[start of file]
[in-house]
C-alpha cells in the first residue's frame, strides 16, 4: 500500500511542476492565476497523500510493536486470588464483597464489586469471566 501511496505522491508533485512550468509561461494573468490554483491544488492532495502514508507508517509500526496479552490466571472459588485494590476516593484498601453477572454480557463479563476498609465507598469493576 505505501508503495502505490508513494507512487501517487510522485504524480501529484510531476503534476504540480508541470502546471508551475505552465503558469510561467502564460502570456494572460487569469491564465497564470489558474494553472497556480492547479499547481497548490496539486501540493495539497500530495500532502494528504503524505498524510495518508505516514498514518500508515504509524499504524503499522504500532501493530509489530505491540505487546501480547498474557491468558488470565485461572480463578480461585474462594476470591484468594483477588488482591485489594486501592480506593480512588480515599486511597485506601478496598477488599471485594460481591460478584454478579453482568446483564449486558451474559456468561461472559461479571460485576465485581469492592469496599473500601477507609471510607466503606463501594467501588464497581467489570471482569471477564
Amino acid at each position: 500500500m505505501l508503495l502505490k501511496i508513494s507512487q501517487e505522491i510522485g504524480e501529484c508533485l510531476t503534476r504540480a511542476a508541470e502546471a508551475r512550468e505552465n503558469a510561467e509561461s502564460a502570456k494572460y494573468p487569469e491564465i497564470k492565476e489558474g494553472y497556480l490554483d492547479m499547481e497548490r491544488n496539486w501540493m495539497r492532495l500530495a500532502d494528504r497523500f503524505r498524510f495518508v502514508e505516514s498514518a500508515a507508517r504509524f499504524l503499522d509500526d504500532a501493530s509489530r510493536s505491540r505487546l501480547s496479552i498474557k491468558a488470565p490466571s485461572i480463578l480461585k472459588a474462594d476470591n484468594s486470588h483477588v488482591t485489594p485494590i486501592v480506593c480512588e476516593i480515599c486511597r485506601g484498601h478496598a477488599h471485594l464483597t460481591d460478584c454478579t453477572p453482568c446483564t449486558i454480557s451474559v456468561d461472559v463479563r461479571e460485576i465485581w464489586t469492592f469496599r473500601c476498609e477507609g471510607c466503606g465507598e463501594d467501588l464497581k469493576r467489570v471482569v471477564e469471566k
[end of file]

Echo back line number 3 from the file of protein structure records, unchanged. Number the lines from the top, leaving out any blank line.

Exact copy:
Amino acid at each position: 500500500m505505501l508503495l502505490k501511496i508513494s507512487q501517487e505522491i510522485g504524480e501529484c508533485l510531476t503534476r504540480a511542476a508541470e502546471a508551475r512550468e505552465n503558469a510561467e509561461s502564460a502570456k494572460y494573468p487569469e491564465i497564470k492565476e489558474g494553472y497556480l490554483d492547479m499547481e497548490r491544488n496539486w501540493m495539497r492532495l500530495a500532502d494528504r497523500f503524505r498524510f495518508v502514508e505516514s498514518a500508515a507508517r504509524f499504524l503499522d509500526d504500532a501493530s509489530r510493536s505491540r505487546l501480547s496479552i498474557k491468558a488470565p490466571s485461572i480463578l480461585k472459588a474462594d476470591n484468594s486470588h483477588v488482591t485489594p485494590i486501592v480506593c480512588e476516593i480515599c486511597r485506601g484498601h478496598a477488599h471485594l464483597t460481591d460478584c454478579t453477572p453482568c446483564t449486558i454480557s451474559v456468561d461472559v463479563r461479571e460485576i465485581w464489586t469492592f469496599r473500601c476498609e477507609g471510607c466503606g465507598e463501594d467501588l464497581k469493576r467489570v471482569v471477564e469471566k